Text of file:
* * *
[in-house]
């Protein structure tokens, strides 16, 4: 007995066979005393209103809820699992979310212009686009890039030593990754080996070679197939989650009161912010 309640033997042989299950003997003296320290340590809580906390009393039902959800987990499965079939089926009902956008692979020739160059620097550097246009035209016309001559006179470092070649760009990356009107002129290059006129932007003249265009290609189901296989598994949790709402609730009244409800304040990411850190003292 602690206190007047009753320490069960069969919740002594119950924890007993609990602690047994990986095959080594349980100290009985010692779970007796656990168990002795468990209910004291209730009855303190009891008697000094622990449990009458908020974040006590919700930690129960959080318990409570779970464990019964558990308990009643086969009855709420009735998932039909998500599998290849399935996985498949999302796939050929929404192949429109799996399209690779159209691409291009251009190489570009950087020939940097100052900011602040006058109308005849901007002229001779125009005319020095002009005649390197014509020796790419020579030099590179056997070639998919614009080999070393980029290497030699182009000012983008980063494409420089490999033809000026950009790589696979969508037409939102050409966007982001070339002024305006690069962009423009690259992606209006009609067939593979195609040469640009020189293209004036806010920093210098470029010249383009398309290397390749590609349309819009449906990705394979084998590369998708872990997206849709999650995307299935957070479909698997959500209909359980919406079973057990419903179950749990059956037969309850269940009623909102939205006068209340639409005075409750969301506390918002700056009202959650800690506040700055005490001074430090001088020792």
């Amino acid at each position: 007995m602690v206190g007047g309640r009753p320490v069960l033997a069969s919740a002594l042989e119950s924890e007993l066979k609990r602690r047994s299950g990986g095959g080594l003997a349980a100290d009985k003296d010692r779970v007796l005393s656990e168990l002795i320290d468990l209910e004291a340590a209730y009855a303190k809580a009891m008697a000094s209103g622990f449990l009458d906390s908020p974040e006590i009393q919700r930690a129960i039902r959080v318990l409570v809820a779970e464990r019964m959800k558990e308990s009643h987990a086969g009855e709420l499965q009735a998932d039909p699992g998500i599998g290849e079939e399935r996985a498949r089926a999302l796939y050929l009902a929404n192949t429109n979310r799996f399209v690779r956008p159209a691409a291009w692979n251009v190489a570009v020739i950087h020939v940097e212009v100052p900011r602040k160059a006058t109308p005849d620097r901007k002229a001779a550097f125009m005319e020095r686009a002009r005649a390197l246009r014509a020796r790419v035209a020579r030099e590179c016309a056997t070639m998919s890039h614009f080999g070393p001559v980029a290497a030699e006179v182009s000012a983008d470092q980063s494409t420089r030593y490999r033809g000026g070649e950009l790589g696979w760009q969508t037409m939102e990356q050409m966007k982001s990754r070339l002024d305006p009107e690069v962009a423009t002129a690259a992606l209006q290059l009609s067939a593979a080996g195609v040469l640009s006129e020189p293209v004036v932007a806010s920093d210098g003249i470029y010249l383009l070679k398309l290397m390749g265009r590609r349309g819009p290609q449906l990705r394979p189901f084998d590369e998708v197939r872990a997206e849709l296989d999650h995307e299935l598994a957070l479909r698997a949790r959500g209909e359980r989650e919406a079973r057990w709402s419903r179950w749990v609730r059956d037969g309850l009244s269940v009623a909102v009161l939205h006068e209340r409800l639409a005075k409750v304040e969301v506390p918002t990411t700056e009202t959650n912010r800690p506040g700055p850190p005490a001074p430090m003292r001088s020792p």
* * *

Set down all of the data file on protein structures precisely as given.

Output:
[in-house]
């Protein structure tokens, strides 16, 4: 007995066979005393209103809820699992979310212009686009890039030593990754080996070679197939989650009161912010 309640033997042989299950003997003296320290340590809580906390009393039902959800987990499965079939089926009902956008692979020739160059620097550097246009035209016309001559006179470092070649760009990356009107002129290059006129932007003249265009290609189901296989598994949790709402609730009244409800304040990411850190003292 602690206190007047009753320490069960069969919740002594119950924890007993609990602690047994990986095959080594349980100290009985010692779970007796656990168990002795468990209910004291209730009855303190009891008697000094622990449990009458908020974040006590919700930690129960959080318990409570779970464990019964558990308990009643086969009855709420009735998932039909998500599998290849399935996985498949999302796939050929929404192949429109799996399209690779159209691409291009251009190489570009950087020939940097100052900011602040006058109308005849901007002229001779125009005319020095002009005649390197014509020796790419020579030099590179056997070639998919614009080999070393980029290497030699182009000012983008980063494409420089490999033809000026950009790589696979969508037409939102050409966007982001070339002024305006690069962009423009690259992606209006009609067939593979195609040469640009020189293209004036806010920093210098470029010249383009398309290397390749590609349309819009449906990705394979084998590369998708872990997206849709999650995307299935957070479909698997959500209909359980919406079973057990419903179950749990059956037969309850269940009623909102939205006068209340639409005075409750969301506390918002700056009202959650800690506040700055005490001074430090001088020792």
């Amino acid at each position: 007995m602690v206190g007047g309640r009753p320490v069960l033997a069969s919740a002594l042989e119950s924890e007993l066979k609990r602690r047994s299950g990986g095959g080594l003997a349980a100290d009985k003296d010692r779970v007796l005393s656990e168990l002795i320290d468990l209910e004291a340590a209730y009855a303190k809580a009891m008697a000094s209103g622990f449990l009458d906390s908020p974040e006590i009393q919700r930690a129960i039902r959080v318990l409570v809820a779970e464990r019964m959800k558990e308990s009643h987990a086969g009855e709420l499965q009735a998932d039909p699992g998500i599998g290849e079939e399935r996985a498949r089926a999302l796939y050929l009902a929404n192949t429109n979310r799996f399209v690779r956008p159209a691409a291009w692979n251009v190489a570009v020739i950087h020939v940097e212009v100052p900011r602040k160059a006058t109308p005849d620097r901007k002229a001779a550097f125009m005319e020095r686009a002009r005649a390197l246009r014509a020796r790419v035209a020579r030099e590179c016309a056997t070639m998919s890039h614009f080999g070393p001559v980029a290497a030699e006179v182009s000012a983008d470092q980063s494409t420089r030593y490999r033809g000026g070649e950009l790589g696979w760009q969508t037409m939102e990356q050409m966007k982001s990754r070339l002024d305006p009107e690069v962009a423009t002129a690259a992606l209006q290059l009609s067939a593979a080996g195609v040469l640009s006129e020189p293209v004036v932007a806010s920093d210098g003249i470029y010249l383009l070679k398309l290397m390749g265009r590609r349309g819009p290609q449906l990705r394979p189901f084998d590369e998708v197939r872990a997206e849709l296989d999650h995307e299935l598994a957070l479909r698997a949790r959500g209909e359980r989650e919406a079973r057990w709402s419903r179950w749990v609730r059956d037969g309850l009244s269940v009623a909102v009161l939205h006068e209340r409800l639409a005075k409750v304040e969301v506390p918002t990411t700056e009202t959650n912010r800690p506040g700055p850190p005490a001074p430090m003292r001088s020792p």